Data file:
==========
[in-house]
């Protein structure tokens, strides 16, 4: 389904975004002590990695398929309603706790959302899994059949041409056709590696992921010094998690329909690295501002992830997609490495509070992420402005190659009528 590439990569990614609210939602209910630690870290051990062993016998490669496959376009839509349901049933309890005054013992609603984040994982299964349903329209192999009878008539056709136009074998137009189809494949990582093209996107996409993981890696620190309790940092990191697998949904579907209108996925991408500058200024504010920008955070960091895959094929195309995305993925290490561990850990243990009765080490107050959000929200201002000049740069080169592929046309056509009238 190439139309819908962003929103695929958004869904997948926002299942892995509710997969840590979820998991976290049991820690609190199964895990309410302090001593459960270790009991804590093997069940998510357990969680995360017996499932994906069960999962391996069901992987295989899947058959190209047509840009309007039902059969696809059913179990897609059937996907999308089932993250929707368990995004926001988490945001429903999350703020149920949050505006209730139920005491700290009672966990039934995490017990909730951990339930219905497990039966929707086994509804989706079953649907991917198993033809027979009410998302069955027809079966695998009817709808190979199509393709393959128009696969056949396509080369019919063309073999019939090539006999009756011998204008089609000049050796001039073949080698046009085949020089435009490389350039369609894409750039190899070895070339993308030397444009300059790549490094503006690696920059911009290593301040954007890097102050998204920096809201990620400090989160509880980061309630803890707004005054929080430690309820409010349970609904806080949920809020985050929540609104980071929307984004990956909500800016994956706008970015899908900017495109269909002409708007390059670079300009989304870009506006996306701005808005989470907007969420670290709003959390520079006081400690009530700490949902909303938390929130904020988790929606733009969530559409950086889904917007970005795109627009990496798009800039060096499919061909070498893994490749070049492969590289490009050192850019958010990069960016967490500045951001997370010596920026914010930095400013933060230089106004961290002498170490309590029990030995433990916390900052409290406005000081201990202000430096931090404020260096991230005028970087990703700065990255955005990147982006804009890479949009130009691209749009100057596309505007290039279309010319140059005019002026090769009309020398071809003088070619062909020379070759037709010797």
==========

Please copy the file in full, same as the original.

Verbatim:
[in-house]
């Protein structure tokens, strides 16, 4: 389904975004002590990695398929309603706790959302899994059949041409056709590696992921010094998690329909690295501002992830997609490495509070992420402005190659009528 590439990569990614609210939602209910630690870290051990062993016998490669496959376009839509349901049933309890005054013992609603984040994982299964349903329209192999009878008539056709136009074998137009189809494949990582093209996107996409993981890696620190309790940092990191697998949904579907209108996925991408500058200024504010920008955070960091895959094929195309995305993925290490561990850990243990009765080490107050959000929200201002000049740069080169592929046309056509009238 190439139309819908962003929103695929958004869904997948926002299942892995509710997969840590979820998991976290049991820690609190199964895990309410302090001593459960270790009991804590093997069940998510357990969680995360017996499932994906069960999962391996069901992987295989899947058959190209047509840009309007039902059969696809059913179990897609059937996907999308089932993250929707368990995004926001988490945001429903999350703020149920949050505006209730139920005491700290009672966990039934995490017990909730951990339930219905497990039966929707086994509804989706079953649907991917198993033809027979009410998302069955027809079966695998009817709808190979199509393709393959128009696969056949396509080369019919063309073999019939090539006999009756011998204008089609000049050796001039073949080698046009085949020089435009490389350039369609894409750039190899070895070339993308030397444009300059790549490094503006690696920059911009290593301040954007890097102050998204920096809201990620400090989160509880980061309630803890707004005054929080430690309820409010349970609904806080949920809020985050929540609104980071929307984004990956909500800016994956706008970015899908900017495109269909002409708007390059670079300009989304870009506006996306701005808005989470907007969420670290709003959390520079006081400690009530700490949902909303938390929130904020988790929606733009969530559409950086889904917007970005795109627009990496798009800039060096499919061909070498893994490749070049492969590289490009050192850019958010990069960016967490500045951001997370010596920026914010930095400013933060230089106004961290002498170490309590029990030995433990916390900052409290406005000081201990202000430096931090404020260096991230005028970087990703700065990255955005990147982006804009890479949009130009691209749009100057596309505007290039279309010319140059005019002026090769009309020398071809003088070619062909020379070759037709010797």